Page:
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Comment: Re:Major unanswered questions (Score 2) 50

by bobbied (#47998821) Attached to: FAA Clears Movie and TV Drones For Takeoff

thought i made a spelling mistake, but at least Wikipedia agrees with me. Winter does bad things to aircraft. ;-) ice accumulates at the leading edge of wings and props, until the profile is no longer generating lift. That is why most aircraft have heating in the wings leading edge and mechanical deformation to break of the ice.

Actually, usually only larger aircraft have deicing capacity. Most private airplanes have none beyond heat for the airspeed probe.

Commercial aircraft carry it only for convenience because the flying rules state that you cannot fly into known icing conditions without it. They take it along so they can more easily make their schedule and not have to fly around stuff.

Finally, I'd like to point out that there are multiple kinds of deicing setups and what you describe is pretty much how the low end stuff works. Most commercial jets just heat the leading edges using high temperature bleed air from the turbines. The rubber boot thing doesn't work so well at high mach numbers...

Comment: Re:I get it (Score 2) 50

by bobbied (#47998751) Attached to: FAA Clears Movie and TV Drones For Takeoff

Actually, that's the arguably the biggest problem here. The FAA was directed to develop a policy for commercial drones, and it's initial reaction was to determine, without any sort of rule making process, that drones that followed the model rules were not in fact models, and attempt to prohibit any sort of autonomous flight whatsoever. A couple months back they were even saying that first person view direct remote control under model rules was unacceptable, and still claiming that no rule making was required.

For Commercial operations yes, the FAA has totally banned drones for commercial use (until now)... Hobby use, not so much. Where the FAA technically governs anything from the ground up outside a building, they've never really handed out regulations for individual private hobby flying toys and I doubt they care about them as long as they don't interfere with manned flight operations.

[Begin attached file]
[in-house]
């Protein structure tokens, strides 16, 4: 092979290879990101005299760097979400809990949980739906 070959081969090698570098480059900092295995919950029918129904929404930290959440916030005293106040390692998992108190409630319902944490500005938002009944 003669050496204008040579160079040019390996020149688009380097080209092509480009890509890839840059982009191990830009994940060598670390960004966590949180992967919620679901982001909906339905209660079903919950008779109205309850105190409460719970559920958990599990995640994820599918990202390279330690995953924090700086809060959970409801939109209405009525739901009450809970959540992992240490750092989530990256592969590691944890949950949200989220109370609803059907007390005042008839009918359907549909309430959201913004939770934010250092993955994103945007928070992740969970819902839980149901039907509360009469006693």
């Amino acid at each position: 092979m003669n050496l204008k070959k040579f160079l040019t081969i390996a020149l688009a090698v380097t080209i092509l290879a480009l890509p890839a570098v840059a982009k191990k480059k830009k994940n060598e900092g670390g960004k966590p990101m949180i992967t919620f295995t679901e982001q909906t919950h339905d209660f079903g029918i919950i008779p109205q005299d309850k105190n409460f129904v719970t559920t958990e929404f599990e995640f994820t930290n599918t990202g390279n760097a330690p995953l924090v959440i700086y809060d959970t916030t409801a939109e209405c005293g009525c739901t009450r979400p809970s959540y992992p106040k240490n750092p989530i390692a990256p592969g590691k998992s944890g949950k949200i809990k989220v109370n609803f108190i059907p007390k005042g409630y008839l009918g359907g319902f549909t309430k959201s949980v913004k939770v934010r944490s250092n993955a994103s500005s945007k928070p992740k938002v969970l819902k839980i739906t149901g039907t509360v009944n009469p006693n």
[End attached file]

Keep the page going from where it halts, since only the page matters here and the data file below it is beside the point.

It's the same sort of thing they do for ultralights. Keep the aircraft under a specified weight and out of controlled airspace and you don't need to register the craft, have a pilot's license to fly it or have a license to maintain it. Just stay out of controlled space and they don't say anything. Try to sell rides in your ultralight and voila a whole host of regulations hit you because it's now a commercial operation. Same with Drones. Keep it small, low and for personal use, they won't bat an eye, but start doing commercial things with it and they are going to inspect you every which way and twice on Sunday.

You see, the FAA really only cares about the commercial use of the airspace, which is really their mandate. Yea they govern private aviation too, but only because they use the same facilities as commercial and unless everybody follows the same rules when mixed up, bad things will happen. But you get a private plane outside of controlled airspace and they won't care much about you anymore. Just don't endanger the commercial operations..

Comment: Re:Special Permit Only (Score 1) 50

by bobbied (#47998479) Attached to: FAA Clears Movie and TV Drones For Takeoff

And let people use drones not in controlled airspaces as they see fit. Really complicated.

Which is what we actually have now with one more restriction. COMMERCIAL use is banned outright. Private Individual Hobby use is already allowed outside of controlled airspace below about 200' AGL as I understand it.

Comment: Re:compromising the safety of existing air traffic (Score 2) 50

by bobbied (#47998451) Attached to: FAA Clears Movie and TV Drones For Takeoff

So drones are flying at 38,000 feet or circling over international airports now?

Not by individuals or companies. I'm guessing we have government doing this already, if for no other reason than to allow testing.

Surely there is a minimum allowable altitude for any manned aircraft so simply mandate all drone stay below that. There you go FAA, i just saved you millions in lost man hours and other random crap associated with this kind of nonsense. I'll be expecting my cheque any day now.